In May, I introduced readers to the issue of aquatic invasive species — specifically Asian carp. Much since has been reported, and a new report seems to create larger issues for Northwest Indiana.
Indiana remains the only Great Lakes state to construct a barrier to prevent fish migration from inland waterways to the Great Lakes drainage basin based on the 18 high-priority areas (in multiple states) identified by the U.S. Army Corps of Engineers. Other states are beginning to address risk reduction options, yet no construction has occurred. It is disappointing in light of the lawsuit initiated by Michigan, calling for the immediate closure of the Chicago Area Waterways, with support of other states and organizations. How can action to construct risk prevention measures be ignored?
A preview of the final report prepared for the Great Lakes Commission and Great Lakes Cities initiative was released in October. The intent of this report was to identify where physical barriers could be placed within the Chicago Area Waterway System to prevent the fish migration to Lake Michigan by re-reversing the Chicago River and CAWS. The final report will contain three alternatives outlining barrier locations. In two of the three alternatives, construction of physical barriers in the Little Calumet and Grand Calumet River is proposed.
As the lone Indiana representative to the report's advisory board, I outlined three major concerns: flooding, water quality and economic impact.
Of greatest concern is flooding potential. Closing off the two Indiana rivers at the border, as proposed in the report, has not been fully researched as to the impact on Northwest Indiana residents and businesses. How would we be protected against devastating floods? We already have our issues with the Little Calumet and Grand Calumet rivers. We are now nearing the need to identify how to maintain that system. Adding another potential catalyst to flooding is not an option.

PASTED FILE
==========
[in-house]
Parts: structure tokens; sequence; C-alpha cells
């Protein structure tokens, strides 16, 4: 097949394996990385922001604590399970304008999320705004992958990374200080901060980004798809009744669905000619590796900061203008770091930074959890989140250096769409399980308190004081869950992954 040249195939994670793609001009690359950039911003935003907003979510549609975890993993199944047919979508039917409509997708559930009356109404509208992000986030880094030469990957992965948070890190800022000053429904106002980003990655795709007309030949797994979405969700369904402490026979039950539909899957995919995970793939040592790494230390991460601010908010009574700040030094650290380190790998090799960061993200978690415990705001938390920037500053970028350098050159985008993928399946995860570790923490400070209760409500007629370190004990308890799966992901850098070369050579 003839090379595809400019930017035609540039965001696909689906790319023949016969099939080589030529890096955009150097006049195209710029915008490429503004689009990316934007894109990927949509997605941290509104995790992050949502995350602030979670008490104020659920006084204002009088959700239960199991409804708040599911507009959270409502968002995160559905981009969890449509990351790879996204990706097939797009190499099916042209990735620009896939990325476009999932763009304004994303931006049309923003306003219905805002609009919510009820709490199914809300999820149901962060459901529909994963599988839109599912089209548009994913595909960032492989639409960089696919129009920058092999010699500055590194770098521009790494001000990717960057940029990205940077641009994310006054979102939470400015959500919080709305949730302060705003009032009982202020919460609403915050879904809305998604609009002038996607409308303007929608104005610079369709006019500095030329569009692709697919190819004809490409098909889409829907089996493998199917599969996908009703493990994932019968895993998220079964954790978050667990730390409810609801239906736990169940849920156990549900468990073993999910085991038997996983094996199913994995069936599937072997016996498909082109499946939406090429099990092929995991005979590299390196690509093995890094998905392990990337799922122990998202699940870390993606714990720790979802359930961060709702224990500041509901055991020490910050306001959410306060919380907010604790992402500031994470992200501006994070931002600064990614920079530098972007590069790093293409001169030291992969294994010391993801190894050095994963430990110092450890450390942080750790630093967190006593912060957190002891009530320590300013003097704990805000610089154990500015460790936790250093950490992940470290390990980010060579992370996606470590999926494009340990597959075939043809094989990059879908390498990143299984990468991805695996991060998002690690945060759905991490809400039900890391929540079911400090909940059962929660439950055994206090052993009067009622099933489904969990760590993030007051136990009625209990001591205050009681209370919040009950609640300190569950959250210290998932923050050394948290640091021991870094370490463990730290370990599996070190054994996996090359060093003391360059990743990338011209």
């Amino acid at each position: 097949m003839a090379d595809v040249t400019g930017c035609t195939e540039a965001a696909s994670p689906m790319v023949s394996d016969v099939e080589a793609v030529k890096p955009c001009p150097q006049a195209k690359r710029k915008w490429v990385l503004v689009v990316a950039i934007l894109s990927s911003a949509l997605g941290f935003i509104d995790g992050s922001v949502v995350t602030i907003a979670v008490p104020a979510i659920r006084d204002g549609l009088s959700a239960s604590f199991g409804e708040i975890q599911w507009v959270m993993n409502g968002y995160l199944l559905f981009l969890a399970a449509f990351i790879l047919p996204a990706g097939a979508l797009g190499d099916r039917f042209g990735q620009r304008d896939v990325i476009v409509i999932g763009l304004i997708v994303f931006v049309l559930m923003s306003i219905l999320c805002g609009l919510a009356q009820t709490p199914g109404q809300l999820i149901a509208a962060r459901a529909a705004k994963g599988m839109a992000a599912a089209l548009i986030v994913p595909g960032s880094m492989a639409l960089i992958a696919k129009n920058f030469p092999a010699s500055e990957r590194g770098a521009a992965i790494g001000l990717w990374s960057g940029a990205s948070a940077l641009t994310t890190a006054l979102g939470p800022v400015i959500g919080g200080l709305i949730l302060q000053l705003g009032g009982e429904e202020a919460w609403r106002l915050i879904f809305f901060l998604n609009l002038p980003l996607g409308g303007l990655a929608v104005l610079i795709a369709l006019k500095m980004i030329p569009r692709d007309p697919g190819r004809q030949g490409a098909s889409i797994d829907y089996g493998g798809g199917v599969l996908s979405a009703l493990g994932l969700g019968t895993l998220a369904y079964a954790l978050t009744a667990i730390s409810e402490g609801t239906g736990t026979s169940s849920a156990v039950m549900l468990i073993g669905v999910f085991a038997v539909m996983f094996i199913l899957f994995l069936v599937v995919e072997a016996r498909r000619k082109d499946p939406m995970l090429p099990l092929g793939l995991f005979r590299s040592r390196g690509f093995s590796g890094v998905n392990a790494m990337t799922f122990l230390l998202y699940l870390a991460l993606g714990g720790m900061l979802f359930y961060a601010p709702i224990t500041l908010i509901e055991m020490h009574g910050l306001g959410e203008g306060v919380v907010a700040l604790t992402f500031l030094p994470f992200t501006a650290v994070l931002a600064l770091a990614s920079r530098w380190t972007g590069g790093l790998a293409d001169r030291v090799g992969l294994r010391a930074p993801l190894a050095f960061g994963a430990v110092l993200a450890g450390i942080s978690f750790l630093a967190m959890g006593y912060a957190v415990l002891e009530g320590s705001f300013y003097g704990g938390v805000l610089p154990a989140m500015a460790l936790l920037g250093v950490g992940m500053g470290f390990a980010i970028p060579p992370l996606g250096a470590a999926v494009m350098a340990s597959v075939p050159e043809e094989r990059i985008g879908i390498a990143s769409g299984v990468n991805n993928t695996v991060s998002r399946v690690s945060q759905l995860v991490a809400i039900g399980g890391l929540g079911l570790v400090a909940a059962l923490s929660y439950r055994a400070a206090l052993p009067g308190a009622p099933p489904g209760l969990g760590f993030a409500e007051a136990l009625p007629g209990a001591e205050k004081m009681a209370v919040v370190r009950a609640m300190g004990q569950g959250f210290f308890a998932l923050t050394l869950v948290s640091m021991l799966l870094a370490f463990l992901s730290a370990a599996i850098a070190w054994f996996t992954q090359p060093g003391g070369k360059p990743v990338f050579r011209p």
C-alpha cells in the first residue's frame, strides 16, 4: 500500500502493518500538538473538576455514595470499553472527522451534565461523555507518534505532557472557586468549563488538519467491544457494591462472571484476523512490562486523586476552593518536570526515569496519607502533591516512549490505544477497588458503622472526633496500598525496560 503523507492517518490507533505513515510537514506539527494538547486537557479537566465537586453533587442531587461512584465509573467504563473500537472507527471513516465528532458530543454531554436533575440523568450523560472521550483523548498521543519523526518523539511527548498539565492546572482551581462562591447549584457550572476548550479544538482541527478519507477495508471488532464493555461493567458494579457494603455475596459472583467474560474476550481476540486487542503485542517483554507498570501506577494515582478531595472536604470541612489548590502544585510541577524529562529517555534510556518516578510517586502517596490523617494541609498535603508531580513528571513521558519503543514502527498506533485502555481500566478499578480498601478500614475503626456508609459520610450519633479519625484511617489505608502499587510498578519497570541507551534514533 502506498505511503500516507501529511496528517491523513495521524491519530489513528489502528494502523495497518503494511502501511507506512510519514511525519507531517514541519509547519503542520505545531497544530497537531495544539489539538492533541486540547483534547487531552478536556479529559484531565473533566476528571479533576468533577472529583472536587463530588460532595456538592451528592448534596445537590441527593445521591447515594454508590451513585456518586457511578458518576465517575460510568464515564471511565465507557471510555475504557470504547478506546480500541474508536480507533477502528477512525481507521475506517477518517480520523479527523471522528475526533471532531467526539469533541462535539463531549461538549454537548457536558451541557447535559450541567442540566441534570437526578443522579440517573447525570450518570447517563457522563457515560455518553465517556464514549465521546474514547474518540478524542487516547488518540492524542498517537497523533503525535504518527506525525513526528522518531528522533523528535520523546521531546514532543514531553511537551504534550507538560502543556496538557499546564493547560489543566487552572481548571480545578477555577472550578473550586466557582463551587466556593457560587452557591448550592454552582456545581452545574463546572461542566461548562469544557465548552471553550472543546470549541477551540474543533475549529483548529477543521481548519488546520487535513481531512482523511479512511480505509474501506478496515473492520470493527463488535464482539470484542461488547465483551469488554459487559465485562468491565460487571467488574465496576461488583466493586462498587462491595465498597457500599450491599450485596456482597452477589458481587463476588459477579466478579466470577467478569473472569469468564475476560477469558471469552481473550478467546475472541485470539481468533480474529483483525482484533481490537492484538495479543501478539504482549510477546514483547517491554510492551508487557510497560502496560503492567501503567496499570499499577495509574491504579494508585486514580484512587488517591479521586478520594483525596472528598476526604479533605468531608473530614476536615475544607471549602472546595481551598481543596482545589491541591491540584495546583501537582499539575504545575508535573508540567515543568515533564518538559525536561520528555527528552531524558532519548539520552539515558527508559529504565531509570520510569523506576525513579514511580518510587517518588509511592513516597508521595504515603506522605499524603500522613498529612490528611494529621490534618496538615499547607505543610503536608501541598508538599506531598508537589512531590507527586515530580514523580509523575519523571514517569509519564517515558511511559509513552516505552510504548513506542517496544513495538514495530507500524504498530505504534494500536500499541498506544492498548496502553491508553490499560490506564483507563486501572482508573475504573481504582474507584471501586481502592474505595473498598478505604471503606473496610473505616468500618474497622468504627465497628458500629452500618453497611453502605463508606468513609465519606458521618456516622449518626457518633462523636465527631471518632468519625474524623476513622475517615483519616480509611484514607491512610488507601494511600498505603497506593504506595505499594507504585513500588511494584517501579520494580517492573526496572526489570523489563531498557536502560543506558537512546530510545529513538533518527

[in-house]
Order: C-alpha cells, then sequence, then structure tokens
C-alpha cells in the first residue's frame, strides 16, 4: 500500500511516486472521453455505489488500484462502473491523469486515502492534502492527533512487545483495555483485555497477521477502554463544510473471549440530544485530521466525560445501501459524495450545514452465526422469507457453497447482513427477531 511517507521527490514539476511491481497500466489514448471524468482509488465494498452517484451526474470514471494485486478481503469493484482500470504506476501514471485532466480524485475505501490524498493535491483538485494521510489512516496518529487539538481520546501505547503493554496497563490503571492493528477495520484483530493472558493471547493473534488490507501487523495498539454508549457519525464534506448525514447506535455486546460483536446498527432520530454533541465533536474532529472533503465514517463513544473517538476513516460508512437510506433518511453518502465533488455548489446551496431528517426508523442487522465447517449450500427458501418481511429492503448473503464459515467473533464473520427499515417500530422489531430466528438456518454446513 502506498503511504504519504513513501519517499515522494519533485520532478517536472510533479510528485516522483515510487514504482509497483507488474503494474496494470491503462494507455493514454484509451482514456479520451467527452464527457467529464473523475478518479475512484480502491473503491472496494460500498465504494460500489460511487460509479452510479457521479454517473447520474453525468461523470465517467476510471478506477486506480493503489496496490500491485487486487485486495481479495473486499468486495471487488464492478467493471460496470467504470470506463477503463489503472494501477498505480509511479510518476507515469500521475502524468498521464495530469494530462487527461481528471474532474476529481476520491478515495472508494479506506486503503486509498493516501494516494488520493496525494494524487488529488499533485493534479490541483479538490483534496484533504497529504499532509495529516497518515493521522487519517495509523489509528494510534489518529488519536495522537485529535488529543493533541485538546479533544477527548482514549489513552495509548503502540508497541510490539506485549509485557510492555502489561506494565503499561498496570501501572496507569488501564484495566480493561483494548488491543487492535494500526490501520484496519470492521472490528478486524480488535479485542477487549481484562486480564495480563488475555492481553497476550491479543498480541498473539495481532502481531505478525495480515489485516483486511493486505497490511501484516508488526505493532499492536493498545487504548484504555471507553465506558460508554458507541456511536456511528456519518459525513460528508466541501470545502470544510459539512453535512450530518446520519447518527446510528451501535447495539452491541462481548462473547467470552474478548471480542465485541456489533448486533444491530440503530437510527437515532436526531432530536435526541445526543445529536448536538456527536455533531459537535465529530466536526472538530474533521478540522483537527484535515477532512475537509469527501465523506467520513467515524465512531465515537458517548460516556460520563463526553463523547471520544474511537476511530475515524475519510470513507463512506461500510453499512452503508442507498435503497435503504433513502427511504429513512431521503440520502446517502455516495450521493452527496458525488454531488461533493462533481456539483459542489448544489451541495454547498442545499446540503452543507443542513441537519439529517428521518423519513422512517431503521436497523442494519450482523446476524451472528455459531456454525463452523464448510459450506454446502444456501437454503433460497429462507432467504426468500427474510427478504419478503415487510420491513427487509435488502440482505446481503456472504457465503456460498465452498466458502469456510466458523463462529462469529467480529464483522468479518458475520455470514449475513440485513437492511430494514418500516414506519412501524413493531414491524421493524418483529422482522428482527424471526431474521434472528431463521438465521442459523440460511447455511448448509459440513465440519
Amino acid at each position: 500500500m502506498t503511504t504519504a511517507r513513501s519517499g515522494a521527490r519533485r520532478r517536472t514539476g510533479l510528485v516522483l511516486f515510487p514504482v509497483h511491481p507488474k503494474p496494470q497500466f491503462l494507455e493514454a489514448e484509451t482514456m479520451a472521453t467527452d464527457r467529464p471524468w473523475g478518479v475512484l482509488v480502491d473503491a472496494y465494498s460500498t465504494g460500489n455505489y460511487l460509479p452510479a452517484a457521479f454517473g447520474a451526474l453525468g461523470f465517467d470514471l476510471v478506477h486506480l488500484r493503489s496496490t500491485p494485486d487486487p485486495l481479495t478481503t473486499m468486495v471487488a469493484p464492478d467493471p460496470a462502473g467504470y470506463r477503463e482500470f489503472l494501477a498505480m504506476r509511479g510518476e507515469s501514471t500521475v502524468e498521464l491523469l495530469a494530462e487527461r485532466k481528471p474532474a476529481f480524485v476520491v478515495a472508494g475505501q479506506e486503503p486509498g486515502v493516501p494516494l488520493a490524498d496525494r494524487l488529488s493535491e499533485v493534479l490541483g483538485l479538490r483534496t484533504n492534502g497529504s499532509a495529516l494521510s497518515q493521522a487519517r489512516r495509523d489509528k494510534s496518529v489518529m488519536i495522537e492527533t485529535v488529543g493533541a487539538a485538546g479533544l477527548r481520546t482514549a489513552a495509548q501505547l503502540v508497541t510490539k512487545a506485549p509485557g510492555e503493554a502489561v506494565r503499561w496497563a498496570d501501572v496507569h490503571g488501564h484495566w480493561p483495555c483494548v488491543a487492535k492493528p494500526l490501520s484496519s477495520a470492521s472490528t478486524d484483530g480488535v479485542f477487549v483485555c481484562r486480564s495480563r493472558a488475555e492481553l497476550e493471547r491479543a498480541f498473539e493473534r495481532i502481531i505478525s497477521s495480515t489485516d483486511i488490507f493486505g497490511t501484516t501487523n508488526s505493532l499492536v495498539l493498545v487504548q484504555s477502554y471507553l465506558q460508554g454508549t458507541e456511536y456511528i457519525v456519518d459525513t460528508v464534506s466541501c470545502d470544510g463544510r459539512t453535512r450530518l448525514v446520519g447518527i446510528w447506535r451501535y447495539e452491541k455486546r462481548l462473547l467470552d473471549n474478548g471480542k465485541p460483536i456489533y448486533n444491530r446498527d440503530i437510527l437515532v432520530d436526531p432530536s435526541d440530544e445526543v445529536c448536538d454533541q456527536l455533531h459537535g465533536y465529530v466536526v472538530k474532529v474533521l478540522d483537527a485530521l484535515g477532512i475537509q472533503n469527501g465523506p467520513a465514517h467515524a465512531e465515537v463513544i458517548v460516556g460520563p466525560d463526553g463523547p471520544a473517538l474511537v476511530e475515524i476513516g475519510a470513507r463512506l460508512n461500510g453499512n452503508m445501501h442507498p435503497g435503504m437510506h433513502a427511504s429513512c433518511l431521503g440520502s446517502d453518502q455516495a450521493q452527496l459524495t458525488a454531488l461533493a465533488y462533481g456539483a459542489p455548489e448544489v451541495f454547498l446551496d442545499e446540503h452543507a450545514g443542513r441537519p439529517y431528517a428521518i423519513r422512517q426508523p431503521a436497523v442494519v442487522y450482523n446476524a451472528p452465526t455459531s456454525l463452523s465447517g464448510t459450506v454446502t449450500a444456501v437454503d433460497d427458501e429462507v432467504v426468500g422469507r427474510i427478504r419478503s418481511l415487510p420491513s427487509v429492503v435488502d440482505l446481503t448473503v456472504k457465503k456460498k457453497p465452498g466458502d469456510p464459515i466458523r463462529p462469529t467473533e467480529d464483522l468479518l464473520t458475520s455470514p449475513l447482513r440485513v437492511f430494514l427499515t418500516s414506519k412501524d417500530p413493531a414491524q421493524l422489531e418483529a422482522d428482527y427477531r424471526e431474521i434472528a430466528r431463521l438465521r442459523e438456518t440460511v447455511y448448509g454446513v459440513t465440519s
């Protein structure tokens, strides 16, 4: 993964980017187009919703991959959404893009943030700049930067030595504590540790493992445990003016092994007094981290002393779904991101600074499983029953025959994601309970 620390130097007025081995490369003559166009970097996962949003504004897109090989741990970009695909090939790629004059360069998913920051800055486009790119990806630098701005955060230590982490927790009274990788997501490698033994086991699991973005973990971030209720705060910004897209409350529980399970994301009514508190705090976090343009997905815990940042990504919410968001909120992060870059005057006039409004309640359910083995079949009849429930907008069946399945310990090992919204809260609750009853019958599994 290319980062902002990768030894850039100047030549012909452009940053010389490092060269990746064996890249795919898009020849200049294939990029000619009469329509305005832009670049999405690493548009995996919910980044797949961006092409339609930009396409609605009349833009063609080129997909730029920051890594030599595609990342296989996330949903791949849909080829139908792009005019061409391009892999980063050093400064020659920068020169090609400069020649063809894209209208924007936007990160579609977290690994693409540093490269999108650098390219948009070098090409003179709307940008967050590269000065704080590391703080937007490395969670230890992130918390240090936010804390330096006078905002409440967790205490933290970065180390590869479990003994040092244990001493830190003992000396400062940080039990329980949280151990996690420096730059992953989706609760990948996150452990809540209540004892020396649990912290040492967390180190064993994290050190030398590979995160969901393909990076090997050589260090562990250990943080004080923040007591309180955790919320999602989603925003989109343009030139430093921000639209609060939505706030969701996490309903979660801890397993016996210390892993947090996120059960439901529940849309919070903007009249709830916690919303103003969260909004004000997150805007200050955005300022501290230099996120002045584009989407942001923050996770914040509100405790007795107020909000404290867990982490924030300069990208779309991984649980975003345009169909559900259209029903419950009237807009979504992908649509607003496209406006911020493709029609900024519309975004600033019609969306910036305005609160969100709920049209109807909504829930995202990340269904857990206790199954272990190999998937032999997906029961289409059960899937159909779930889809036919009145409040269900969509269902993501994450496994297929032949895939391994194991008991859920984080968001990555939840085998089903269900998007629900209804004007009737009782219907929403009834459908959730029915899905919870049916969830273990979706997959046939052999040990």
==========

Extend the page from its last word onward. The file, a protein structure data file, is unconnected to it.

The alternative offered is a deep tunnel 8 miles long to carry the flood-stage volumes of water to Lake Michigan. The report did not identify the price tag and the funding resource for engineering/design/construction of this alternative.
From an economic side of things, I remind you of the figures provided earlier this year: $1.9 billion in economic activity and putting in jeopardy more than 17,000 jobs at the Port of Indiana alone.
Our water quality is of utmost importance. Chicago and surrounding communities generate 2 billion gallons of treated wastewater per day that flows down the Mississippi River. In order to reverse that flow, significant treatment plant construction upgrades are necessary to comply with Great Lakes water quality standards — easily taking more than 20 years to complete and untold billions of dollars to finance.
Added to the treated wastewater concerns are the more than 400 combined sewer overflow discharges. Whereas they are scheduled to be eliminated via the Tunnel and Reservoir Project, the completion date for that project is 2029. Just this component alone renders the concept of closing the CAWS as the first line of defense against the invasive species migration a nonstarter solution.
Yes, we must protect all waters against aquatic invasive species. But it must be done efficiently, effectively and not at the risk of our homes, jobs and overall quality of life.
Kay Nelson is director of environmental affairs for the Northwest Indiana Forum. The opinion expressed in this column is the writer's.